Since the onset of the Covid-19 pandemic, the number of patients utilizing telehealth solutions has increased significantly. But with telehealth set to remain a mainstay of healthcare going forward, it begs the questions of what are the pros and cons of telehealth? We’ve listed some of each below to help you make an informed decision. Advantages of telehealth for patients: - Patients can typically get an appointment sooner - Appointments are carried out in the safety of a patient’s home or workplace — saving time and money on gas and parking - Telehealth allows elderly patients and those with reduced mobility, as well as people in rural locations, continued access healthcare services - Telehealth services are designed to be easy to adopt - Recent Medicare rule changes in the United States mean that people in more states are covered and can take advantage of telehealth services as part of their health plans - Telehealth services can often be used via a smartphone - A great way to satisfy post-surgical follow-ups Advantages of telehealth for healthcare providers: - More free time to help the neediest patients - Less overcrowding in doctor’s practices - Easier to implement social distancing guidelines Disadvantages of telehealth: - Not suitable for emergency situations (although tele-ICUs are a thing) - Not suitable for when a clinician needs to physically interact with a patient - Unsuitable for routine vaccinations - Not as intimate as a traditional face-to-face appointment If you’d like to find out more about the telehealth services provided by France Surgery, please get in touch.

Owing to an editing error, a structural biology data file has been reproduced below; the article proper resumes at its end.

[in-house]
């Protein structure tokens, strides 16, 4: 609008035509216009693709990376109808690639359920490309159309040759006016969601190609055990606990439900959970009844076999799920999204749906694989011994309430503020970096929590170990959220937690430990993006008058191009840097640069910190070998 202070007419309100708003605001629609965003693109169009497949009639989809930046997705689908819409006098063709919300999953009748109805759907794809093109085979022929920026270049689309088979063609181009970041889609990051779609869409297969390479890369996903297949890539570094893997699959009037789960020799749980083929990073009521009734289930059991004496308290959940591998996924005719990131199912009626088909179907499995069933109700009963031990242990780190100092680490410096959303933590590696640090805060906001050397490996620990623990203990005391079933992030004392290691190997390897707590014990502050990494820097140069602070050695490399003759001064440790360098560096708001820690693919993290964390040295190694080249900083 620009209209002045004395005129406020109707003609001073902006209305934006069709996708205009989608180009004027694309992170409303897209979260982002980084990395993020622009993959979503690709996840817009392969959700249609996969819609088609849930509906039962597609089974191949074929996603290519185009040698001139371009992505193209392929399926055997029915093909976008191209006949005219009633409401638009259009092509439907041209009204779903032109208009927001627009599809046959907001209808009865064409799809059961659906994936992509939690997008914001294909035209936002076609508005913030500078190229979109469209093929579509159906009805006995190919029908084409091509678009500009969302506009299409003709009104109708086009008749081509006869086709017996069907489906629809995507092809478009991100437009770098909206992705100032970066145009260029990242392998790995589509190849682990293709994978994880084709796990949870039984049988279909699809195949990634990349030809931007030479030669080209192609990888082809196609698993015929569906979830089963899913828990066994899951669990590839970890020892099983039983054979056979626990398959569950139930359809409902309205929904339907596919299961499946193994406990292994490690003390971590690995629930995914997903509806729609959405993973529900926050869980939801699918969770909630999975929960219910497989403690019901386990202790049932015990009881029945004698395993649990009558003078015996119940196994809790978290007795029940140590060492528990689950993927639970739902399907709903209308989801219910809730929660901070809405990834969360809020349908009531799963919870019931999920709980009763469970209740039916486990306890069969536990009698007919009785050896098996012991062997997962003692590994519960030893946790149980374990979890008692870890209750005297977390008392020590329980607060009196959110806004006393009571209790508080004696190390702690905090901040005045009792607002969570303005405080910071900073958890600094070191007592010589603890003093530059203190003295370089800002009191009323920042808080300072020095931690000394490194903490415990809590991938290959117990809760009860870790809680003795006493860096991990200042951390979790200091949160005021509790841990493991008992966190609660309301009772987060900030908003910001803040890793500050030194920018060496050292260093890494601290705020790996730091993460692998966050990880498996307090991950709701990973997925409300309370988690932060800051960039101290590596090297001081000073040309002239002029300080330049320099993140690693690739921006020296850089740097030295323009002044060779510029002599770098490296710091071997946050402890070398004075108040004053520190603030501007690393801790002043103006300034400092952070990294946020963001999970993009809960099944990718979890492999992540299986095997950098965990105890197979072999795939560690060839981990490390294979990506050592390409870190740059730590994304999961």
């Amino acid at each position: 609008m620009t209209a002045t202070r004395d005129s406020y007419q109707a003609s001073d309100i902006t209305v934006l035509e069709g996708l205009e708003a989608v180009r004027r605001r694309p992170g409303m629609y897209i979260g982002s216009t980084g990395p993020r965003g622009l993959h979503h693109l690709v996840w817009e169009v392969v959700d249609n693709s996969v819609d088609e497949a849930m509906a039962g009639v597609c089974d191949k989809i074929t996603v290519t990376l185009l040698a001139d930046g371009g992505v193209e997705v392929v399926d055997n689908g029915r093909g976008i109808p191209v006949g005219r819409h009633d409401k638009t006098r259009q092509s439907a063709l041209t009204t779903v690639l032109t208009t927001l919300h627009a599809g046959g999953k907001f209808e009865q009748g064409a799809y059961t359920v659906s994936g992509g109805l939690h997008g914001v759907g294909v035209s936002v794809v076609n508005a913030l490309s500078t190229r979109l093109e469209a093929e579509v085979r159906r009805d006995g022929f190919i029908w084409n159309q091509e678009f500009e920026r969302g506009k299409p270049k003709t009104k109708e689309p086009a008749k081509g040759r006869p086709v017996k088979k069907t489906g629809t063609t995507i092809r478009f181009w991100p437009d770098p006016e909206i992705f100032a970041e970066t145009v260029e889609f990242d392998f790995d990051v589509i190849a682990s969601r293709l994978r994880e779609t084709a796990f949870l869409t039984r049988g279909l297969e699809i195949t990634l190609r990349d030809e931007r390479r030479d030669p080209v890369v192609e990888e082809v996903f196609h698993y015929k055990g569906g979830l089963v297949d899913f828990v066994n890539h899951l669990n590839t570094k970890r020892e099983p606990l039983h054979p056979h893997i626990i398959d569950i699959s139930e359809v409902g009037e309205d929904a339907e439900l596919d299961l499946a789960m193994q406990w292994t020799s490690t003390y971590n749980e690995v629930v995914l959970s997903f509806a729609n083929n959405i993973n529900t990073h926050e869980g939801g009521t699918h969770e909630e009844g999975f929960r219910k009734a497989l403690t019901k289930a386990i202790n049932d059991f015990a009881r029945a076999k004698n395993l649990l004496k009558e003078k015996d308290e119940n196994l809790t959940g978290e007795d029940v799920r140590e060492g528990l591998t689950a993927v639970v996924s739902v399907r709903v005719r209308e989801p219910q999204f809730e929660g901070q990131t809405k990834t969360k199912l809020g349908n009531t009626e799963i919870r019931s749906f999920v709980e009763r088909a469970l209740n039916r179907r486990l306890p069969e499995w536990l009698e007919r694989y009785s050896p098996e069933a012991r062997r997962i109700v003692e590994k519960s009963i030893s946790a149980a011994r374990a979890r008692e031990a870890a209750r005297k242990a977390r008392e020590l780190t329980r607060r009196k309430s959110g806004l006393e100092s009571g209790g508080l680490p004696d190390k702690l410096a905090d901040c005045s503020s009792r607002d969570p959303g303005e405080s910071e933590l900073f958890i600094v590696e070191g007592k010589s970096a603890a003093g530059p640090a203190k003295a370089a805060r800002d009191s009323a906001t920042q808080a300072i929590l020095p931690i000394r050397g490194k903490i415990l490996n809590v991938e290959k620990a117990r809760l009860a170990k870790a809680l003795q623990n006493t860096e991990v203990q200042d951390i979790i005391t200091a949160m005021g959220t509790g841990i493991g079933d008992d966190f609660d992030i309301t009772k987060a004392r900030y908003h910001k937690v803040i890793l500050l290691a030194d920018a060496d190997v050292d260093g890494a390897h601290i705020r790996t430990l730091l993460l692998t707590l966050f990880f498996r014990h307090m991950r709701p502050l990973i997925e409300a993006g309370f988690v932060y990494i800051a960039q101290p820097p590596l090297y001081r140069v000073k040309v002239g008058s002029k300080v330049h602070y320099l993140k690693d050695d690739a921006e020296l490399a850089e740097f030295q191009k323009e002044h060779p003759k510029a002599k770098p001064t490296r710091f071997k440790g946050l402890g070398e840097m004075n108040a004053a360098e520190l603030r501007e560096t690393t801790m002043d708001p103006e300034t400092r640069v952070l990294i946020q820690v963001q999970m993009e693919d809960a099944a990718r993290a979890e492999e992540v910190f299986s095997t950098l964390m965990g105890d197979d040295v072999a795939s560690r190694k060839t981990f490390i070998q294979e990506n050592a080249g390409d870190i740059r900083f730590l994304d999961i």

A significant rise in the number of mumps cases being confirmed in England in the first quarter of this year has led to calls for people to ensure they are vaccinated. In the first three months of 2019, there were 795 cases of mumps in England. This compares to 1,031 throughout the whole of 2018. Public Health England said that just one person missing their mumps vaccine was “too many”. Mumps is a contagious viral infection that used to be common before the MMR vaccine was introduced. It is perhaps best recognised by the swelling it causes on the side of a person’s face under their ears, resulting in the distinctive “hamster face” appearance. In rare circumstances, mumps can lead to viral meningitis and swelling in the ovaries or testicles. Most mumps cases are linked to teenagers going to university for the first time and the most prominent reason why it’s a problem right now is because many of the students who are attending university were born during the height of the MMR-autism scare. This has since been completely disproved, but it still caused a drop in vaccination rates at the time. Speaking about the situation, Mary Ramsay, the head of immunisation at Public Health England, said: “If you're going to university, now's the time to catch up if you missed out as a child.”